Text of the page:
Pictured signing the Memorandum of Understanding between the two third level institutions are President of St Patrick's College, Fr. Tom Fogarty, and UL President, Professor Don Barry.
Graduates of St. Patrick's College, Thurles, Co Tipperary will, from 2012, receive teaching degrees from the University of Limerick. The Third Level teacher education college announced an academic alliance with the University of Limerick (UL) today May 4th, 2011, marking an historic occasion for the College.
From September 2011, degree programmes at St. Patrick's College will be accredited by the University of Limerick. From 2012 graduates of the College will be awarded University of Limerick degrees.
The University of Limerick, with a student body of over 11,500 students, has an international reputation for innovation in education and excellence in research. President of UL, Professor Don Barry said, "This agreement recognises opportunities for delivery of an enhanced suite of education programmes in St Patrick's College that will be consistent with UL's expertise in teacher education. UL is the largest provider of post-primary teacher education in the State, with our Education students accounting for nearly one in ten students at UL, and consequently accounting for a significant part of the University's impact on the wider local, regional and national communities. We put a great deal of time and energy into pedagogy at UL and we have recognised a similar commitment in the education programmes at St Patrick's College. We are proud that our teacher education model at UL is well regarded nationally and internationally as a pioneering model for the future ".
St. Patrick's College, Thurles was established as a third level College of Education in 2004 and currently offers two concurrent teacher education programmes. Graduates of the College are registered with the Teaching Council and qualified to teach Business, Accounting, Religious Studies and Irish to honours Leaving Certificate level, depending on their programme choice.
The President of St Patrick's College, Fr. Tom Fogarty, said the alliance with the University of Limerick "truly marks the beginning of a new era for the College and the extension of University education beyond the major cities".
"This partnership brings huge value to St Patrick's College. The offer of University-level degrees strengthens our identity and will attract a wide cross-section of students to enrich our culture further. We provide a welcoming, inclusive and quality learning environment for students and strongly believe in a 'values led' education.," he added.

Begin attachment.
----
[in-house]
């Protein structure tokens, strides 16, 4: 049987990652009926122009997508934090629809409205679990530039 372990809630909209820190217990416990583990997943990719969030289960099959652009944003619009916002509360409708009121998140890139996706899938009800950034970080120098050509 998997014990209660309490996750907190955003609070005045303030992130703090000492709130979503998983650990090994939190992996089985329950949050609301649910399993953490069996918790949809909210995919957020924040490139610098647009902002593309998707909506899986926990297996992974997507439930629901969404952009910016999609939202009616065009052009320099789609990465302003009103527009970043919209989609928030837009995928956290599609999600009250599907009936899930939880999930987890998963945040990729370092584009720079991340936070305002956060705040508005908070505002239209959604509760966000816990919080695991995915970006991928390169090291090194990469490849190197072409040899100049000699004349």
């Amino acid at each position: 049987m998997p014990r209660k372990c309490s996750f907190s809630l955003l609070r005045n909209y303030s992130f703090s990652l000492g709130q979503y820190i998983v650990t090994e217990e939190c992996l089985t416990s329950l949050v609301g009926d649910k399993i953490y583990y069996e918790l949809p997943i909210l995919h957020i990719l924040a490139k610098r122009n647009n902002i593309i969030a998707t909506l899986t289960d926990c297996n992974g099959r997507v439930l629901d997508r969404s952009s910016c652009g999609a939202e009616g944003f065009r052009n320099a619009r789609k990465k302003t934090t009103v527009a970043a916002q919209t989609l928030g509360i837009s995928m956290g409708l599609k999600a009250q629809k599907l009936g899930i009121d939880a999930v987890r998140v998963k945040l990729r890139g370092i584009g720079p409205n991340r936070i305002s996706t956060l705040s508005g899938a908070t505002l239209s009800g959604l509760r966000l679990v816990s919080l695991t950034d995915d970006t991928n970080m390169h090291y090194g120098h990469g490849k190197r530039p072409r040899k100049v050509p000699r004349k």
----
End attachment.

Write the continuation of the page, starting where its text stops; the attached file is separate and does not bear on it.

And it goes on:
Last year a Governing Board was appointed to St. Patrick's College with responsibility for strategic development. Board members include; Chairperson Robbie Kelleher (Head of Global Investment Strategy at Davy Stockbrokers), Dr. Bernadette Flanagan (Director of Research at All Hallows College), Dr. Finbarr Bradley, (former professor at DCU, UCD and NUIM), Dr. Richard Thorn (Director of Flexible Learning, IOTI) and John Lonergan (former Governor of Mountjoy Prison).
Mr. Kelleher said that, against a backdrop of a decline in applications to the CAO this year, St. Patrick's College has again recorded double-digit increases in the number of applicants and first preference choices for its degree courses.
"This demonstrates the enduring appeal of pursuing a four year concurrent teacher education degree in order to develop a career as a highly specialised and effective post-primary teacher", he added
Note to Editors:
St Patrick's Teacher Education College is located in the former Seminary, also known as St Patrick's, that was established in 1837. The foundation stone of the Seminary was set down in the presence of Daniel O'Connell and the Synod of Thurles was held there in 1850.
St. Patrick's College has been synonymous with the education of young people since 1837. The College opened as an educational institution in September 1837, offering Second Level education in the humanities, with limited contribution to the sciences for students wishing to prepare for the priesthood as well as careers in business and other professions. In 1842 a philosophy department was added and by the middle of the 1860's the College had developed into a major seminary with the addition of a full theological faculty.
Described in 1850 during the Synod of Thurles as a "noble pile" the College witnessed much debate amongst the catholic clergy, the outcome of which significantly influenced the evolution of primary, secondary and university education in Ireland.
During its long history of service to education St. Patrick's College has contributed to society at both national and international level through the ministry of its graduates. Rich in history and steeped in tradition the College has constantly evolved and demonstrated its ability to respond innovatively to the changes in society. Tradition and innovation have been central to the development of the College as a teacher education institution. Its graduates have remained central to the ever evolving demands of modern education while still possessing the ethos of service that inspired its foundation in 1837.
A total of 220 students currently study at St Patrick's College. By 2014, up to 70 post-primary teachers will be graduating each year with degrees from the College which will be awarded by the University of Limerick.
Undergraduate degree programmes at St. Patrick's are covered under the Government free fees initiative. All student admissions to the College are processed through the Central Applications Office (CAO). The College welcomes enquiries from prospective applicants and will facilitate applicants who wish to visit the College.
For further information regarding programmes at St. Patrick's College visit www.stpats.ie.